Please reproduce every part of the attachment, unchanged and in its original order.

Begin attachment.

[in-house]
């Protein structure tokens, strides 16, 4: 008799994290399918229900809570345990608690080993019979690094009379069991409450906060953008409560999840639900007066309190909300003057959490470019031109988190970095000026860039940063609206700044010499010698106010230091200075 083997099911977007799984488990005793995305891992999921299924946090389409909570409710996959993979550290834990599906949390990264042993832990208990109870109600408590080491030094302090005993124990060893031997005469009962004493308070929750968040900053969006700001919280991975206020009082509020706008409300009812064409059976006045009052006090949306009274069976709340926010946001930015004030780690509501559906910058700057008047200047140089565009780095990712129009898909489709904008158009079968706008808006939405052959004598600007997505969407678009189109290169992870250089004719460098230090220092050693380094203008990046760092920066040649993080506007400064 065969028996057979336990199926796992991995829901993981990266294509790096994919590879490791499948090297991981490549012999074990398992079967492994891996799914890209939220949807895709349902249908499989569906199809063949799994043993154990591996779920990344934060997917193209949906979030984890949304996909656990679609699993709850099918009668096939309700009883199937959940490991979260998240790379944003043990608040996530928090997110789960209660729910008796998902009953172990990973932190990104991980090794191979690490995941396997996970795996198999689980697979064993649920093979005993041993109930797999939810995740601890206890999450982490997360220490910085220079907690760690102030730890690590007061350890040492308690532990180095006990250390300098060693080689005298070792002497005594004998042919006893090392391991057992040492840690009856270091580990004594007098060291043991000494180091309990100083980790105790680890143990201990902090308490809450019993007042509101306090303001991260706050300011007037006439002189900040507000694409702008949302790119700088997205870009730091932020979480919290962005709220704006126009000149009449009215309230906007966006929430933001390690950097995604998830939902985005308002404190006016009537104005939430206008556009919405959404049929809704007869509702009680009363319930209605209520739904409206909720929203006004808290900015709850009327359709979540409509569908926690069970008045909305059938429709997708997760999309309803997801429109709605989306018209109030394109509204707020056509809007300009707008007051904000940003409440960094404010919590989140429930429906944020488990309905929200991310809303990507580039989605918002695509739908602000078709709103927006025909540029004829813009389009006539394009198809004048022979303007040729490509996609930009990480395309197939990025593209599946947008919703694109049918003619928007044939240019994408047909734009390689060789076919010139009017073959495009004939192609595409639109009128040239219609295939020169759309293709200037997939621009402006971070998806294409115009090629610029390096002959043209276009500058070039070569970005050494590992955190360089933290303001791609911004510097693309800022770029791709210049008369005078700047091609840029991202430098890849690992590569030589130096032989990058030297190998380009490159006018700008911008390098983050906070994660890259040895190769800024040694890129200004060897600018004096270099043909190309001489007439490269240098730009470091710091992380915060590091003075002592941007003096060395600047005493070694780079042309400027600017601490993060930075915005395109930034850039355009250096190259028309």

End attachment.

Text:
[in-house]
């Protein structure tokens, strides 16, 4: 008799994290399918229900809570345990608690080993019979690094009379069991409450906060953008409560999840639900007066309190909300003057959490470019031109988190970095000026860039940063609206700044010499010698106010230091200075 083997099911977007799984488990005793995305891992999921299924946090389409909570409710996959993979550290834990599906949390990264042993832990208990109870109600408590080491030094302090005993124990060893031997005469009962004493308070929750968040900053969006700001919280991975206020009082509020706008409300009812064409059976006045009052006090949306009274069976709340926010946001930015004030780690509501559906910058700057008047200047140089565009780095990712129009898909489709904008158009079968706008808006939405052959004598600007997505969407678009189109290169992870250089004719460098230090220092050693380094203008990046760092920066040649993080506007400064 065969028996057979336990199926796992991995829901993981990266294509790096994919590879490791499948090297991981490549012999074990398992079967492994891996799914890209939220949807895709349902249908499989569906199809063949799994043993154990591996779920990344934060997917193209949906979030984890949304996909656990679609699993709850099918009668096939309700009883199937959940490991979260998240790379944003043990608040996530928090997110789960209660729910008796998902009953172990990973932190990104991980090794191979690490995941396997996970795996198999689980697979064993649920093979005993041993109930797999939810995740601890206890999450982490997360220490910085220079907690760690102030730890690590007061350890040492308690532990180095006990250390300098060693080689005298070792002497005594004998042919006893090392391991057992040492840690009856270091580990004594007098060291043991000494180091309990100083980790105790680890143990201990902090308490809450019993007042509101306090303001991260706050300011007037006439002189900040507000694409702008949302790119700088997205870009730091932020979480919290962005709220704006126009000149009449009215309230906007966006929430933001390690950097995604998830939902985005308002404190006016009537104005939430206008556009919405959404049929809704007869509702009680009363319930209605209520739904409206909720929203006004808290900015709850009327359709979540409509569908926690069970008045909305059938429709997708997760999309309803997801429109709605989306018209109030394109509204707020056509809007300009707008007051904000940003409440960094404010919590989140429930429906944020488990309905929200991310809303990507580039989605918002695509739908602000078709709103927006025909540029004829813009389009006539394009198809004048022979303007040729490509996609930009990480395309197939990025593209599946947008919703694109049918003619928007044939240019994408047909734009390689060789076919010139009017073959495009004939192609595409639109009128040239219609295939020169759309293709200037997939621009402006971070998806294409115009090629610029390096002959043209276009500058070039070569970005050494590992955190360089933290303001791609911004510097693309800022770029791709210049008369005078700047091609840029991202430098890849690992590569030589130096032989990058030297190998380009490159006018700008911008390098983050906070994660890259040895190769800024040694890129200004060897600018004096270099043909190309001489007439490269240098730009470091710091992380915060590091003075002592941007003096060395600047005493070694780079042309400027600017601490993060930075915005395109930034850039355009250096190259028309």